• (1) Year of FREE Updates: OSHA Compliance
  • (10) Free accesses to streaming library WAVE
  • Digital: Scheduling Form, Attendance Form, Employee Quiz, Training Certificate, Log, Wallet Cards (printable)

Video Transcript

Hello, I'm Dan Dawson. Today we're going to talk about what you can do to prevent things from getting worst. They may even save a life when someone is injured.

First Aid

No safety program is perfect, not even one, that includes Personal Protective Equipment, no matter what we do accidents can still happen. A sliver of metal embeds itself in a coworker's eye, someone in the warehouse falls victim to the summer heat, a friend at lunch starts chocking on a sandwich and can't breath. These type of situations occur everyday and there are things you can do to help.

Eye Injuries

In any work environment there are  hazards that need to be watched out for. For example, say something gets in your eye, you should try pulling the upper lid away from the eyeball (this should cause the particle to drift down to the lower lid). Then, simply remove the intruder with a piece of sterile gauze or a clean handkerchief.  

An object that has embedded itself within the eye needs to be treated differently. Just touching it could dig it in deeper. Instead, calm the victim and gently place a paper cup over the injured eye. Wrap a bandage over both eyes (this will increase the likelihood of keeping the injured eye still… remember, both eyes move as a team whenever you look at something). Then try and relax the victim until medical help arrives.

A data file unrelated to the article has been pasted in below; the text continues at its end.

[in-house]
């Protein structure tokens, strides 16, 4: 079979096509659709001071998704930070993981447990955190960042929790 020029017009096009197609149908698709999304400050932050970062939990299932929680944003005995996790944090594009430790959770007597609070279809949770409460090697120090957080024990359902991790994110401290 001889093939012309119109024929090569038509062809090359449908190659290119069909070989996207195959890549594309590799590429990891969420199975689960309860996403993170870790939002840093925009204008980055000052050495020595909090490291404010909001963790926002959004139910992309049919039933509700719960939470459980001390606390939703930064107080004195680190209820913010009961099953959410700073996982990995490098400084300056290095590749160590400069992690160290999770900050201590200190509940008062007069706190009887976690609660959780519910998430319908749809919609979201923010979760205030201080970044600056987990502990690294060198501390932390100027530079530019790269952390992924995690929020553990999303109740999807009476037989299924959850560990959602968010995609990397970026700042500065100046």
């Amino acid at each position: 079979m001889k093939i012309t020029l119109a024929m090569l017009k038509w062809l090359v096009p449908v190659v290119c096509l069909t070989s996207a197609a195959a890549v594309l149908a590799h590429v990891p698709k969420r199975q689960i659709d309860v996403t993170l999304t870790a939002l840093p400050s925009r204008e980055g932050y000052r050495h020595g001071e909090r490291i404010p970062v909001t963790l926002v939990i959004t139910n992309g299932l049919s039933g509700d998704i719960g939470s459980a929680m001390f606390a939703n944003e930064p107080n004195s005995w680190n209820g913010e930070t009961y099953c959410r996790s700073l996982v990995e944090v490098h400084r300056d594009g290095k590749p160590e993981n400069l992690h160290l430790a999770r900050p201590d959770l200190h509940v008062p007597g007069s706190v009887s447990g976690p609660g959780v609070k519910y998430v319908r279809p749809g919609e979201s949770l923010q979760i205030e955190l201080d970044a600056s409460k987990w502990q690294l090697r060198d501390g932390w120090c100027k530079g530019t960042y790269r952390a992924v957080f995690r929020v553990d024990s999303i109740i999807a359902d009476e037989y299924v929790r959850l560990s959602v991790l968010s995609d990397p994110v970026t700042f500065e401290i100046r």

If you haven't already guessed, in order to use many of the first aid techniques you will see today, you must know where to find the first aid kits in your work area. So if you don't know where they are, ask your supervisor. 

Let's look at some other common types of injuries.

Cuts, Blisters and Burns

If you're working with sharp tools or materials, and not paying attention or something goes wrong, you could end up with a nasty cut. First, you need to stop the bleeding with direct pressure. Then, clean the wound with soap and water. Give it time to dry and apply a sterile bandage. If the cut is particularly long or deep, or if after a few days it's still sore, see a doctor. If you were cut by a rusty object, you should see a doctor immediately, to determine if you need a tetanus shot.